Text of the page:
European Commission logo
English English
CORDIS - EU research results

Article Category

Content archived on 2023-03-24

Article available in the following languages:

Young EU migrants positively contribute to the British economy, says EU study

An EU-funded project has discussed its recent findings with regards to young EU migrants to the United Kingdom, timely due to the country’s upcoming referendum on continued EU membership.

Researchers from the EU-funded STYLE (Strategic Transitions for Youth Labour in Europe) project have presented results from their research paper ‘Dimensions of labour market integration among young EU migrant citizens in the UK’. In advance of the UK’s 23 June referendum on EU membership, these findings provide timely and accurate information on the real impact of young EU migrants to the British economy. The researchers studied the levels of young people migrating to Britain from across the EU and elsewhere, their qualifications and what types of jobs they performed following their arrival. Overall they found that young Europeans (defined as between the ages of 20 and 34) are well integrated into the British labour market. 60 % of all migrants who had arrived in the UK in the last five years are in this age group. They have higher employment rates, work longer, and are less likely to receive unemployment benefit when compared to their British counterparts. However, the researchers also clearly identified differences in the pay and conditions young EU migrants will accept. Young EU migrants from central and eastern European Member States are often paid less and are more likely to work on precarious contracts. The researchers also found that CEE migrants were very often overqualified for the jobs that they perform. Study methodology The methodology used by the STYLE researchers focused on six different groups of young people in the UK. Specifically they focused on those who had been born outside of the UK, who were not British nationals, and were resident in the UK for one year or more, having arrived in the previous five years. The analysis was based on pooled data from the UK Labour Force Survey (2010-2014), a large survey of Britain’s resident population. The researchers then split them into the following groups: the eight CEE Member States (CEE8) that joined the EU in 2004; Bulgaria and Romania; southern European countries (Cyprus, Greece, Italy, Malta, Portugal, Spain); all remaining EU countries; and migrants from the rest of the world. The researchers found that overall, young EU migrants have relatively high employment rates, with CEE8 young migrants having an employment rate of 82 % compared with an employment rate of 73 % for young people born in the UK. They also discovered that young EU migrants in Britain work slightly longer hours than their British counterparts – workers on average in the UK work a 40-hour week, with most EU migrant citizens working at least one extra hour per week. Concerning unemployment rates, the researchers found that whilst 8.5 % of those born in Britain were unemployed between 2010 and 2014, just 5 % of those from the CEE8 Member States had been without a job. Moreover, the probability of unemployed EU migrant citizens receiving unemployment benefits was around 20 %, compared to 38 % amongst young British nationals. Assessing young EU migrants’ economic contribution The project researchers also discovered that young EU migrant workers overall made a positive contribution to the UK’s economy, due to a number of factors. Firstly, they alleviate skills shortages, with CEE8 and Romanian and Bulgarian citizens in Britain much more likely to work in manufacturing or construction. The researchers pointed out that they thus positively contribute to the British government’s long-term strategy to rebalance the UK economy away from a reliance on the services industry. Much more surprising, and contrary to general belief, young migrants from Romania and Bulgaria are just as likely as young British nationals to work in the financial services industry. The study also shows that many of the EU migrant citizens in the UK are highly qualified, and often overqualified for the jobs they are working in. Young migrants from the rest of the EU and outside Europe did better than expected in the jobs they secured when matched with the median for qualifications held by others in the same occupation. In terms of pay, the researchers found differences – CEE8 and Bulgarian/Romanian nationals are paid around one fifth less than their UK peers in terms of hourly wages, whilst Southern Europeans have a comparable rate, and those from the rest of Europe (mostly French and German nationals) having on average more than 20 % higher hourly wages. Overall, young EU migrants are well integrated into the UK labour market and provide much needed skills in various sectors of the British economy. However, there are significant differences when it comes to comparison of their pay and skills, with migrants from CEE8 and Bulgaria/Romania being at a distinct disadvantage. The STYLE project, coordinated by the University of Brighton, is due to finish in August 2017. For more information please see: STYLE project website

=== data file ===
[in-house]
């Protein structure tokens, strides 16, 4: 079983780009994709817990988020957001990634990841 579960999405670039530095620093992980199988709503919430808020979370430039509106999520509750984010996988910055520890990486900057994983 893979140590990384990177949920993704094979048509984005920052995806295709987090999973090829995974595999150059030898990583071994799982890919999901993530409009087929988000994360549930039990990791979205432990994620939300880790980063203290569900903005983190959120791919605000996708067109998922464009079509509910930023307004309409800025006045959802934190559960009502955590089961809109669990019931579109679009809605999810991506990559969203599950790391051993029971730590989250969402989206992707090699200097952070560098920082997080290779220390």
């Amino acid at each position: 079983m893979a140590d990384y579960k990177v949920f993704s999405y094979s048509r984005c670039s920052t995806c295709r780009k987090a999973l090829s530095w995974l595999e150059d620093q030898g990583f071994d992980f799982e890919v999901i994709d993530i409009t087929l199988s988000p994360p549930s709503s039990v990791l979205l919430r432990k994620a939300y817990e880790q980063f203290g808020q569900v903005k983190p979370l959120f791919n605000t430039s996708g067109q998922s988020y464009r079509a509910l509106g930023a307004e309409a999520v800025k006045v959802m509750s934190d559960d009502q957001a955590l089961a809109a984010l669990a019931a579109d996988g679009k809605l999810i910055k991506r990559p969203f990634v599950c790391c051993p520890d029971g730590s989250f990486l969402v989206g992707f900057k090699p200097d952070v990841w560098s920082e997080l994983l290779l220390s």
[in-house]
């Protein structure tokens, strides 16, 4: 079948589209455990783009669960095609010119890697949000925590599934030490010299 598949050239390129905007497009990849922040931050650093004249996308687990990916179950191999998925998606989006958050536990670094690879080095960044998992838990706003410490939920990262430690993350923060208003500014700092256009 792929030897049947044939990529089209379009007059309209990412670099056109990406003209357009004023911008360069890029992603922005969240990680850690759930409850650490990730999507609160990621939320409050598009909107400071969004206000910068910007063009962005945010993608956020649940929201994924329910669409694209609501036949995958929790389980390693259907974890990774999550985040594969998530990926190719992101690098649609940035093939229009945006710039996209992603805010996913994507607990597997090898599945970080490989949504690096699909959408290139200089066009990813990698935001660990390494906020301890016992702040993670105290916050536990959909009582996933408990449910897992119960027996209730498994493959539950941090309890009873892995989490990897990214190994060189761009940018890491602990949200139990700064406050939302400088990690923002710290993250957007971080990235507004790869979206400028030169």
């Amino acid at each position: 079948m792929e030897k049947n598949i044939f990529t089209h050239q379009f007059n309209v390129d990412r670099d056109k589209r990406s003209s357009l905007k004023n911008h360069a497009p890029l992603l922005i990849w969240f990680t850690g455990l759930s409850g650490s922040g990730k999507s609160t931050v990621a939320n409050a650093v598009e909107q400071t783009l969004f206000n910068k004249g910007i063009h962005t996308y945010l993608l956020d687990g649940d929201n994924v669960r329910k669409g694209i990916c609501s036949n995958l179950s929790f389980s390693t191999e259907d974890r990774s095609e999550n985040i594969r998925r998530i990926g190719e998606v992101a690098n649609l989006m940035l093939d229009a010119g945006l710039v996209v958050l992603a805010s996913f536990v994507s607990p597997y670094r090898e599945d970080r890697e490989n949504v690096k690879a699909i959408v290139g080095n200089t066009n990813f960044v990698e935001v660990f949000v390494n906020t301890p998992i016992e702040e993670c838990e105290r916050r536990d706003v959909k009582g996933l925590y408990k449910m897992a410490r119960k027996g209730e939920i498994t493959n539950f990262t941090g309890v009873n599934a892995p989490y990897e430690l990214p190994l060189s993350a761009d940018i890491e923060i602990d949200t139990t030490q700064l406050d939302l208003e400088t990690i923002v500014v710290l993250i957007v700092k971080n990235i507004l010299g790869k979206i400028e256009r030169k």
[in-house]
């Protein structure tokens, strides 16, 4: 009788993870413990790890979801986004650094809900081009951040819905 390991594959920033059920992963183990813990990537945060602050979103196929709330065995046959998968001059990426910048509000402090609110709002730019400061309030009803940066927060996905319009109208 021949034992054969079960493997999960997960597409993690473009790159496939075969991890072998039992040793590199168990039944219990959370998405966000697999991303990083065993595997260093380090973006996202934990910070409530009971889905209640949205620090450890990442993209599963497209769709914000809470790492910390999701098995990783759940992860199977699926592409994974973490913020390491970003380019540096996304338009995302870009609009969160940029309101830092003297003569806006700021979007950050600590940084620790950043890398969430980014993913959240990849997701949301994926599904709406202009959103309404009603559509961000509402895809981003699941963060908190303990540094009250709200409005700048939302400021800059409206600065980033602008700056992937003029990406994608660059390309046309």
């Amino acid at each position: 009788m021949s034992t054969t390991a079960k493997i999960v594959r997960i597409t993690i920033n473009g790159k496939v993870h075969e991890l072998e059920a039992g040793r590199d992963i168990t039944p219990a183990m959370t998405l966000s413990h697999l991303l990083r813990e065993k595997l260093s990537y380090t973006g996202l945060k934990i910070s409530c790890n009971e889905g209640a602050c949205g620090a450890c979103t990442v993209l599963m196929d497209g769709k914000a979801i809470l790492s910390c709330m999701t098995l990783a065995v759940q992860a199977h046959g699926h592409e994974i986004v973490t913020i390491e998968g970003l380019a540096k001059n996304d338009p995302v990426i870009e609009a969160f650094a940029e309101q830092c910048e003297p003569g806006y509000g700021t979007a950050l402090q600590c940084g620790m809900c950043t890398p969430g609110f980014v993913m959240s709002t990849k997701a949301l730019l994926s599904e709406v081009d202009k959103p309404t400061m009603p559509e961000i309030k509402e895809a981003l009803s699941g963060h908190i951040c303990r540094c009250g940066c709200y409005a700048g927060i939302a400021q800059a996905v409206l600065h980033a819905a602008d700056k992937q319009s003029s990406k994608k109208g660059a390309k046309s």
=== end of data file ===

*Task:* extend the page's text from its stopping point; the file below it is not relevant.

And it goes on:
United Kingdom

Related articles